What you Need to Know About Criminal Defense

Are you facing criminal charges? If you are, you most definitely need a criminal defense attorney to explain your rights to you and fight the charges for you. This is never a task you should take on yourself.

What types of crimes are criminal cases?

There are more criminal laws than you can quickly count but here is a basic rundown of the general criminal law areas.
  • Crimes against children
  • Drug crimes
  • Property crimes
  • Sex crimes
  • Traffic charges
  • Violent crime charges
  • White collar crimes

What happens after someone gets arrested?

When someone gets arrested they are taken to jail and interviewed by police. They are then booked and a bail hearing is set, if bail is an option for them. Sometimes courts will have standard bail schedules so bail will be determined prior to getting in front of a judge. Other times, defendants are released on “on their own recognizance” which means the defendant promises, typically in written form, to show up for all court dates. This is generally based on the defendant’s history, standing in the community and the crime in question. In cases where bail is not set by the judge, a defendant’s first court appearance is typically their arraignment. The judge generally covers the following during the arraignment:
  • Criminal charges are read
  • Defendant is asked if he/she has a criminal defense attorney
  • Defendant is asked to enter a plea of “guilty”, “not guilty” or “no contest”
  • Bail may be reduced or defendant may be released on their own recognizance
  • Future court dates are set

What happens if I cannot afford an attorney?

The U.S. Constitution gives all criminal defendants the right to legal representation during criminal prosecutions. If you cannot afford an attorney, you will receive a court appointed attorney who will work the case pro bono. Pro bono work is done voluntarily, without pay.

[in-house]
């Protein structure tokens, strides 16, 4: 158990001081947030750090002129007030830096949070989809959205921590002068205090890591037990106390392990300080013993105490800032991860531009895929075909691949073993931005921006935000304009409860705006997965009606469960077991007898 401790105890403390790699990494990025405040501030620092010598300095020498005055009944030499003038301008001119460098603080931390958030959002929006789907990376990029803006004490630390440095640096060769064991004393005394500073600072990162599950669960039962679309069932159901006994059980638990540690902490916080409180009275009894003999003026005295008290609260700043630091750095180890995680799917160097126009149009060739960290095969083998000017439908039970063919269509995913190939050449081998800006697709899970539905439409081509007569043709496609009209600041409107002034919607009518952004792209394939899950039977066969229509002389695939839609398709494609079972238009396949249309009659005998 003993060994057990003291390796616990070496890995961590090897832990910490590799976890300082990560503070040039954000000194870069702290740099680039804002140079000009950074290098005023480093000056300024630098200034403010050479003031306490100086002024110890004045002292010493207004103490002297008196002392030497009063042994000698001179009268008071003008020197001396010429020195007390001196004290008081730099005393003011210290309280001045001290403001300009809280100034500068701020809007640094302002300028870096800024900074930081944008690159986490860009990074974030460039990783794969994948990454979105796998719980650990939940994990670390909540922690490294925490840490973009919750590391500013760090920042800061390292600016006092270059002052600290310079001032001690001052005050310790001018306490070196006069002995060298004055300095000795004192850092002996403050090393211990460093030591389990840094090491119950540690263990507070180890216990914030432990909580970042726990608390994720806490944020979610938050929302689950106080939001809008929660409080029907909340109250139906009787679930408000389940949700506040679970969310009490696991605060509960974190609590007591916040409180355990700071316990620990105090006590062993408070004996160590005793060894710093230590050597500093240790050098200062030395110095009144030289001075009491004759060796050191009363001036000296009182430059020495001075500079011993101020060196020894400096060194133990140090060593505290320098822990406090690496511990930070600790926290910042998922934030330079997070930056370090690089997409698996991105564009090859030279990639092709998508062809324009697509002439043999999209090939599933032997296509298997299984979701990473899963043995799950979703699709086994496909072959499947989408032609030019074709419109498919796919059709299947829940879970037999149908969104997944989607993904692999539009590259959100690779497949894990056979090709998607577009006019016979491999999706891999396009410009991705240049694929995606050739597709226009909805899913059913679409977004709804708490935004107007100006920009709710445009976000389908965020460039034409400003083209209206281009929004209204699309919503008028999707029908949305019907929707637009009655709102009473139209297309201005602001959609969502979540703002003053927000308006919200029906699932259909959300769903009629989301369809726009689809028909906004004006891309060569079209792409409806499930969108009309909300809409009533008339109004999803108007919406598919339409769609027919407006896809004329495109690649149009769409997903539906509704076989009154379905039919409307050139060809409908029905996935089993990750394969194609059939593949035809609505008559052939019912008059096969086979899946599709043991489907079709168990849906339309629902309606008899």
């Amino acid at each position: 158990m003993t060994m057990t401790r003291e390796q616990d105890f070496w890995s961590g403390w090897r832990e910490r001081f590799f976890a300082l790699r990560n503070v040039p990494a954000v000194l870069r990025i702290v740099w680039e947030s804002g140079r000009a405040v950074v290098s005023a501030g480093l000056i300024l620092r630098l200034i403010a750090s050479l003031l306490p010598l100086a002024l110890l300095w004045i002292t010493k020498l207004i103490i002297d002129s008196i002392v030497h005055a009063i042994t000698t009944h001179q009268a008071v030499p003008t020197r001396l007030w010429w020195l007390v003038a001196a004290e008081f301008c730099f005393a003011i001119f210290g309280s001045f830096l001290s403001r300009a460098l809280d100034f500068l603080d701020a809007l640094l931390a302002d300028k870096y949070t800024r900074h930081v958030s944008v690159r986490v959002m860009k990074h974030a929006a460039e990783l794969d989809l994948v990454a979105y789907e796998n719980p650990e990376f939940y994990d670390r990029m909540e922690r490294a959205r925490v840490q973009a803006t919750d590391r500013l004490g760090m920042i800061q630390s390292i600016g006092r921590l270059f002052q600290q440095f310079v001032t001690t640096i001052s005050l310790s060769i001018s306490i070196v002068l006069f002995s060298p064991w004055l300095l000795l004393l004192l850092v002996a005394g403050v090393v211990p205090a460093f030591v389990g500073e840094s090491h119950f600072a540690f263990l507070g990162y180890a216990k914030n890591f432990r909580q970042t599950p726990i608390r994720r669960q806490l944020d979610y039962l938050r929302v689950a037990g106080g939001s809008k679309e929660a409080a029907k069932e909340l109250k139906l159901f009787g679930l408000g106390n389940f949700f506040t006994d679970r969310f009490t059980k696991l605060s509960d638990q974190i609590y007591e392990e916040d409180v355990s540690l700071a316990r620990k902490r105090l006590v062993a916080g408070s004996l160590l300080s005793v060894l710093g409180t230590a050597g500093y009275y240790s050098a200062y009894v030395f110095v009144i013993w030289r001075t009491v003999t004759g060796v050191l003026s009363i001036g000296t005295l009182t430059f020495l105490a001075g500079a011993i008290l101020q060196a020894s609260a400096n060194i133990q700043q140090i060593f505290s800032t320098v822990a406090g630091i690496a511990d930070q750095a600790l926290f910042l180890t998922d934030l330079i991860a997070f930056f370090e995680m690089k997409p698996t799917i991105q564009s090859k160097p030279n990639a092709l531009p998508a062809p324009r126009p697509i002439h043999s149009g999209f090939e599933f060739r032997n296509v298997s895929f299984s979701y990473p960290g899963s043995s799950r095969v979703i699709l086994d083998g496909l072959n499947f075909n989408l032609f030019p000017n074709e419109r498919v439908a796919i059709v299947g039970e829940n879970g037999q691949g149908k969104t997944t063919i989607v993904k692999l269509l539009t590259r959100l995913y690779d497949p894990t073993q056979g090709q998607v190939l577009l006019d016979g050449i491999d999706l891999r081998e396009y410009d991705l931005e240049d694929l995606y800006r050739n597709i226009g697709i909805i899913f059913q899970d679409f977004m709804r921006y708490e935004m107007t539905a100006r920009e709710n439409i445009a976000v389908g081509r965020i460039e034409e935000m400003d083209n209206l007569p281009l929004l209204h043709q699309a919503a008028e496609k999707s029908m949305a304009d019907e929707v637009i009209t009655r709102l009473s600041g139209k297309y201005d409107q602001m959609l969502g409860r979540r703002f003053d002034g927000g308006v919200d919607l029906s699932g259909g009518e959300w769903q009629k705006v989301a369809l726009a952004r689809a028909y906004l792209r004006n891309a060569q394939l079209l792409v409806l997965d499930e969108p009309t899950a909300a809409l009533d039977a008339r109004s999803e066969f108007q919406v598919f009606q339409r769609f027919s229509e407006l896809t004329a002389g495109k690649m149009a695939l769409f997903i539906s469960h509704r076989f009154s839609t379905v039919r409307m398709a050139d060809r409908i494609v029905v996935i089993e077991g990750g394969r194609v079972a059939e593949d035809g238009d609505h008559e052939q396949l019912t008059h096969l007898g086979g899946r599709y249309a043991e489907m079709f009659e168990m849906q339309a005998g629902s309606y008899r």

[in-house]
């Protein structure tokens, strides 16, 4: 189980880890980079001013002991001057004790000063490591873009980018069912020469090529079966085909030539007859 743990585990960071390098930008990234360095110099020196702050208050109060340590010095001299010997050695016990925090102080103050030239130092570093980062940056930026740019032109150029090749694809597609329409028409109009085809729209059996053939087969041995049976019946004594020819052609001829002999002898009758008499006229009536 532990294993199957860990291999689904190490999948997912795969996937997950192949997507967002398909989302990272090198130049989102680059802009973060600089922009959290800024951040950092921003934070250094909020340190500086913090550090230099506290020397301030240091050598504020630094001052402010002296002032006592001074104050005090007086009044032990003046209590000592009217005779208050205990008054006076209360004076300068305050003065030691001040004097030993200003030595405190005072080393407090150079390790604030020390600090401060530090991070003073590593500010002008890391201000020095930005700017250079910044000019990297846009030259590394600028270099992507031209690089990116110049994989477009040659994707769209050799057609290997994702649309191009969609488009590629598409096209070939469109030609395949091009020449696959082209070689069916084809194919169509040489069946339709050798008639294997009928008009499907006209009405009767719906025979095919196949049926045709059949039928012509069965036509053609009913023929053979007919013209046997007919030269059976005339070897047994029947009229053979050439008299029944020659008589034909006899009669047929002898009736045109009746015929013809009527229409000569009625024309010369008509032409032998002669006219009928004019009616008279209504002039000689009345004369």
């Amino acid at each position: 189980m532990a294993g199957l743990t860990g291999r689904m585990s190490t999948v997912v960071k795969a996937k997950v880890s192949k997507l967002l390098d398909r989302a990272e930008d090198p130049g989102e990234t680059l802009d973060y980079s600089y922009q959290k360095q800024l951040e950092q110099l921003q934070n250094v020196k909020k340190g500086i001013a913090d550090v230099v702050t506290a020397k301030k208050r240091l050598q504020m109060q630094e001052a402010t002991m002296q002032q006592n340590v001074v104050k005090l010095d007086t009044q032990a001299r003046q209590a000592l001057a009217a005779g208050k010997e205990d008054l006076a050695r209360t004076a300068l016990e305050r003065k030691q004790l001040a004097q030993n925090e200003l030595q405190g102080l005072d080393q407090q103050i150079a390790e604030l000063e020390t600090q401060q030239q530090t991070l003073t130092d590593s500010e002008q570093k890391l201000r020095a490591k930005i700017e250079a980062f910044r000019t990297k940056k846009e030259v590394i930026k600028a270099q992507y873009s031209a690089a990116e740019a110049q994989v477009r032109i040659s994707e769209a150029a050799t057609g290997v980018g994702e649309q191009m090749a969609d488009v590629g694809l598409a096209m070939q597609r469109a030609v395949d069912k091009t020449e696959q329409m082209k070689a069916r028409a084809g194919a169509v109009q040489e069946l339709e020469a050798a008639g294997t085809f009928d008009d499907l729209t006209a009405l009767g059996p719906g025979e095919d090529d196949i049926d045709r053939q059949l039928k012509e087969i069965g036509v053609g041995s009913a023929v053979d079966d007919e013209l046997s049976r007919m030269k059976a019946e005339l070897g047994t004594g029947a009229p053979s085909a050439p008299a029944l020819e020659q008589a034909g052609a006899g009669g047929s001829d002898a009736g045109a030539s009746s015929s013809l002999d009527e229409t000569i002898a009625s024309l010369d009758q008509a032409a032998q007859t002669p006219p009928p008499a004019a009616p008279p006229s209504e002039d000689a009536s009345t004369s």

What are possible consequences of being convicted of criminal crimes?

The penalties received during the sentencing phase of a criminal proceeding will vary and be affected by several things, such as:
  • Defendant’s criminal history
  • Defendant’s expression of regret/remorse for the crime committed
  • Defendant’s economic, personal and social circumstances
  • Nature of the crime, how it was committed, impact on the victim
All things considered, the defendant could be looking at any of the following:
  • Community service
  • Drug or alcohol treatment programs
  • Fines
  • Jail or prison sentence
  • Probation
  • Restitution (paid to the victim of the crime)
  • Suspended sentence (if probation is violated)

When and how can I appeal my case?

Generally after your conviction, you can appeal your case. By appealing your case you are asking a higher court to review your case and decide whether or not any errors were made. Your defense attorney will argue for one of the following:
  • Case should be dismissed
  • New criminal trial
  • New sentence
You can’t introduce new evidence during the appeal. Briefs will be written and submitted by the defense and prosecuting attorneys. Those combined with the evidence presented at your criminal trial, and the transcript from that trial, will be used by the appellate court to make a decision. Appeals may take several months to be heard and decided upon but they must be filed quickly after the initial sentencing.

When should I hire a criminal defense attorney?

You should hire a criminal defense attorney as soon after you get arrested as possible. This is a very messy situation to navigate yourself through on your own. A lot is at stake here and your best defense is a professional one.